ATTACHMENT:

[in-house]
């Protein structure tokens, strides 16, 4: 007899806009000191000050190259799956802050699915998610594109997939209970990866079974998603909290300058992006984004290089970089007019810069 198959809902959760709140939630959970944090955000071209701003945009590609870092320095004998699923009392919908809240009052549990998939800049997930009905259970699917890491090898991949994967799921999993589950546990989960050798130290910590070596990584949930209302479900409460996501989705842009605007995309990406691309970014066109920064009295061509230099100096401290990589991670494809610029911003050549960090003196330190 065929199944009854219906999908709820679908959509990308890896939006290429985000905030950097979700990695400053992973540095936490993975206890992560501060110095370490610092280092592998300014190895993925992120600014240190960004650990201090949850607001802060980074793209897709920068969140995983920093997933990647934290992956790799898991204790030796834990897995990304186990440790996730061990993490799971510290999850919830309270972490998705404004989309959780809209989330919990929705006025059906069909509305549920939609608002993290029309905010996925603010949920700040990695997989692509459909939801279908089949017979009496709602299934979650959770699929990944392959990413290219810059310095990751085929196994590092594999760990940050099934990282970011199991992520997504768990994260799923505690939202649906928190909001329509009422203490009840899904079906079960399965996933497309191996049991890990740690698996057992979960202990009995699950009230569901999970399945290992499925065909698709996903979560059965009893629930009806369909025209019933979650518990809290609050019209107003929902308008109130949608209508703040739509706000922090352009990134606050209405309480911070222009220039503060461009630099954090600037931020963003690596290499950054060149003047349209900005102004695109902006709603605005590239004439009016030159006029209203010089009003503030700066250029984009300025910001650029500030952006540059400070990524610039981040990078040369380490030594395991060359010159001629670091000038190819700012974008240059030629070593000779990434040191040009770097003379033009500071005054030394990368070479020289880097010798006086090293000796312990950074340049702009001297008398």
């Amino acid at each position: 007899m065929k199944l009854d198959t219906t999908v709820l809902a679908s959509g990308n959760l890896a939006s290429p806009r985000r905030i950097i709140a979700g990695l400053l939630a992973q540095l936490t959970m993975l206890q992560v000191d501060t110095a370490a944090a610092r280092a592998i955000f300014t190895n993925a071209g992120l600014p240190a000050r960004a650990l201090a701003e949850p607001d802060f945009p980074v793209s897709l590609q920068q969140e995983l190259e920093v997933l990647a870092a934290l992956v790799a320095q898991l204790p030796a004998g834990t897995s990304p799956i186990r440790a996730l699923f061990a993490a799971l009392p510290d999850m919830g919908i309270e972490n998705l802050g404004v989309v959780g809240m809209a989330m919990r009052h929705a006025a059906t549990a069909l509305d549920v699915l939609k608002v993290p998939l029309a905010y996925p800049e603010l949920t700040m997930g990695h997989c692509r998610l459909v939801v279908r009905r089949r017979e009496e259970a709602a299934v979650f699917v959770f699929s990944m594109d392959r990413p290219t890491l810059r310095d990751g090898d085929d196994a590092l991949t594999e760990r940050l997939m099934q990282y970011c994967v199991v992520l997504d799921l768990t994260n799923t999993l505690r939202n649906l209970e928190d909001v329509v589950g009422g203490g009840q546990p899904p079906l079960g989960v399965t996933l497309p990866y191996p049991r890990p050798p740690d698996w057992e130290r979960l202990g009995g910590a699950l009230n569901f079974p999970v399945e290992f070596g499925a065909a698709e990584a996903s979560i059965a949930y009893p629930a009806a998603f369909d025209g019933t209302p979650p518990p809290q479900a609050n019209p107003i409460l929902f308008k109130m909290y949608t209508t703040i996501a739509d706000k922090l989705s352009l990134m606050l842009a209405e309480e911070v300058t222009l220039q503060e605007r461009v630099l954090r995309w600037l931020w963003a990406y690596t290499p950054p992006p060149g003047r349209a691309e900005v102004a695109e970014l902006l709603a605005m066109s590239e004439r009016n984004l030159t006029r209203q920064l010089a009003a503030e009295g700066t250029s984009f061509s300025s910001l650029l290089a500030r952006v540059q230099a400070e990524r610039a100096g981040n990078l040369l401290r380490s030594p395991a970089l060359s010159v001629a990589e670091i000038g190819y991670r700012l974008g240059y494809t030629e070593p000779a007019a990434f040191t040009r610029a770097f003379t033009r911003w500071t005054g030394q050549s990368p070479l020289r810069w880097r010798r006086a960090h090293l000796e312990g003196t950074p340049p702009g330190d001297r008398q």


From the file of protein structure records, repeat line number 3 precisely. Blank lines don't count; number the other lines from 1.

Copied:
């Amino acid at each position: 007899m065929k199944l009854d198959t219906t999908v709820l809902a679908s959509g990308n959760l890896a939006s290429p806009r985000r905030i950097i709140a979700g990695l400053l939630a992973q540095l936490t959970m993975l206890q992560v000191d501060t110095a370490a944090a610092r280092a592998i955000f300014t190895n993925a071209g992120l600014p240190a000050r960004a650990l201090a701003e949850p607001d802060f945009p980074v793209s897709l590609q920068q969140e995983l190259e920093v997933l990647a870092a934290l992956v790799a320095q898991l204790p030796a004998g834990t897995s990304p799956i186990r440790a996730l699923f061990a993490a799971l009392p510290d999850m919830g919908i309270e972490n998705l802050g404004v989309v959780g809240m809209a989330m919990r009052h929705a006025a059906t549990a069909l509305d549920v699915l939609k608002v993290p998939l029309a905010y996925p800049e603010l949920t700040m997930g990695h997989c692509r998610l459909v939801v279908r009905r089949r017979e009496e259970a709602a299934v979650f699917v959770f699929s990944m594109d392959r990413p290219t890491l810059r310095d990751g090898d085929d196994a590092l991949t594999e760990r940050l997939m099934q990282y970011c994967v199991v992520l997504d799921l768990t994260n799923t999993l505690r939202n649906l209970e928190d909001v329509v589950g009422g203490g009840q546990p899904p079906l079960g989960v399965t996933l497309p990866y191996p049991r890990p050798p740690d698996w057992e130290r979960l202990g009995g910590a699950l009230n569901f079974p999970v399945e290992f070596g499925a065909a698709e990584a996903s979560i059965a949930y009893p629930a009806a998603f369909d025209g019933t209302p979650p518990p809290q479900a609050n019209p107003i409460l929902f308008k109130m909290y949608t209508t703040i996501a739509d706000k922090l989705s352009l990134m606050l842009a209405e309480e911070v300058t222009l220039q503060e605007r461009v630099l954090r995309w600037l931020w963003a990406y690596t290499p950054p992006p060149g003047r349209a691309e900005v102004a695109e970014l902006l709603a605005m066109s590239e004439r009016n984004l030159t006029r209203q920064l010089a009003a503030e009295g700066t250029s984009f061509s300025s910001l650029l290089a500030r952006v540059q230099a400070e990524r610039a100096g981040n990078l040369l401290r380490s030594p395991a970089l060359s010159v001629a990589e670091i000038g190819y991670r700012l974008g240059y494809t030629e070593p000779a007019a990434f040191t040009r610029a770097f003379t033009r911003w500071t005054g030394q050549s990368p070479l020289r810069w880097r010798r006086a960090h090293l000796e312990g003196t950074p340049p702009g330190d001297r008398q």